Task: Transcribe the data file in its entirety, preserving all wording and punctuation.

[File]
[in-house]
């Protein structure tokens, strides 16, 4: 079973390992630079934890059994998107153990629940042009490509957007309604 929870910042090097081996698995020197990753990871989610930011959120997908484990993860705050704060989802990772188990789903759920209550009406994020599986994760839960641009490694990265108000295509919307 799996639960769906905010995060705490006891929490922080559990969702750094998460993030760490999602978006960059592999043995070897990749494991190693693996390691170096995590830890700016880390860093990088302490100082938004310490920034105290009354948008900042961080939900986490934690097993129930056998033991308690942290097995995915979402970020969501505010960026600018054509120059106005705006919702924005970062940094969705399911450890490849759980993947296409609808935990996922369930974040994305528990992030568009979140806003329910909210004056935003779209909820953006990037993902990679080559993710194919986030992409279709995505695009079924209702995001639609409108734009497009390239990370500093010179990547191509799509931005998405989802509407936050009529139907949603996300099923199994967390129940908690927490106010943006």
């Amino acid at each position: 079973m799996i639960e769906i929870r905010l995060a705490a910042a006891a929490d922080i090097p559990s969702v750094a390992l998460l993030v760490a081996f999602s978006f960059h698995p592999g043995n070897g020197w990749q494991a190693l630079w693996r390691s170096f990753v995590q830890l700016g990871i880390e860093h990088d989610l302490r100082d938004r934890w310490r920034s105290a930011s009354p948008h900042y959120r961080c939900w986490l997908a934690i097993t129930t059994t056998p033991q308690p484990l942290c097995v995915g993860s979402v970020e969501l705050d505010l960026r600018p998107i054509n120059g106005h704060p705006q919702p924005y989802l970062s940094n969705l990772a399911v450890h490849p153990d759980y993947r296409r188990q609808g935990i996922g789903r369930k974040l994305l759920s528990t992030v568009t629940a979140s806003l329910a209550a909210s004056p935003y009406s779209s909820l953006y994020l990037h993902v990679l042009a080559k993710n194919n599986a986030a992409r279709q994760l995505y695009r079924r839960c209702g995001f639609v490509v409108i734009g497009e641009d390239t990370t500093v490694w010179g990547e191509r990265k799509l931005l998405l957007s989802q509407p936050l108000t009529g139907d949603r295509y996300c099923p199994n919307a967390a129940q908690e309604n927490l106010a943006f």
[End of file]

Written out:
[in-house]
């Protein structure tokens, strides 16, 4: 079973390992630079934890059994998107153990629940042009490509957007309604 929870910042090097081996698995020197990753990871989610930011959120997908484990993860705050704060989802990772188990789903759920209550009406994020599986994760839960641009490694990265108000295509919307 799996639960769906905010995060705490006891929490922080559990969702750094998460993030760490999602978006960059592999043995070897990749494991190693693996390691170096995590830890700016880390860093990088302490100082938004310490920034105290009354948008900042961080939900986490934690097993129930056998033991308690942290097995995915979402970020969501505010960026600018054509120059106005705006919702924005970062940094969705399911450890490849759980993947296409609808935990996922369930974040994305528990992030568009979140806003329910909210004056935003779209909820953006990037993902990679080559993710194919986030992409279709995505695009079924209702995001639609409108734009497009390239990370500093010179990547191509799509931005998405989802509407936050009529139907949603996300099923199994967390129940908690927490106010943006």
């Amino acid at each position: 079973m799996i639960e769906i929870r905010l995060a705490a910042a006891a929490d922080i090097p559990s969702v750094a390992l998460l993030v760490a081996f999602s978006f960059h698995p592999g043995n070897g020197w990749q494991a190693l630079w693996r390691s170096f990753v995590q830890l700016g990871i880390e860093h990088d989610l302490r100082d938004r934890w310490r920034s105290a930011s009354p948008h900042y959120r961080c939900w986490l997908a934690i097993t129930t059994t056998p033991q308690p484990l942290c097995v995915g993860s979402v970020e969501l705050d505010l960026r600018p998107i054509n120059g106005h704060p705006q919702p924005y989802l970062s940094n969705l990772a399911v450890h490849p153990d759980y993947r296409r188990q609808g935990i996922g789903r369930k974040l994305l759920s528990t992030v568009t629940a979140s806003l329910a209550a909210s004056p935003y009406s779209s909820l953006y994020l990037h993902v990679l042009a080559k993710n194919n599986a986030a992409r279709q994760l995505y695009r079924r839960c209702g995001f639609v490509v409108i734009g497009e641009d390239t990370t500093v490694w010179g990547e191509r990265k799509l931005l998405l957007s989802q509407p936050l108000t009529g139907d949603r295509y996300c099923p199994n919307a967390a129940q908690e309604n927490l106010a943006f």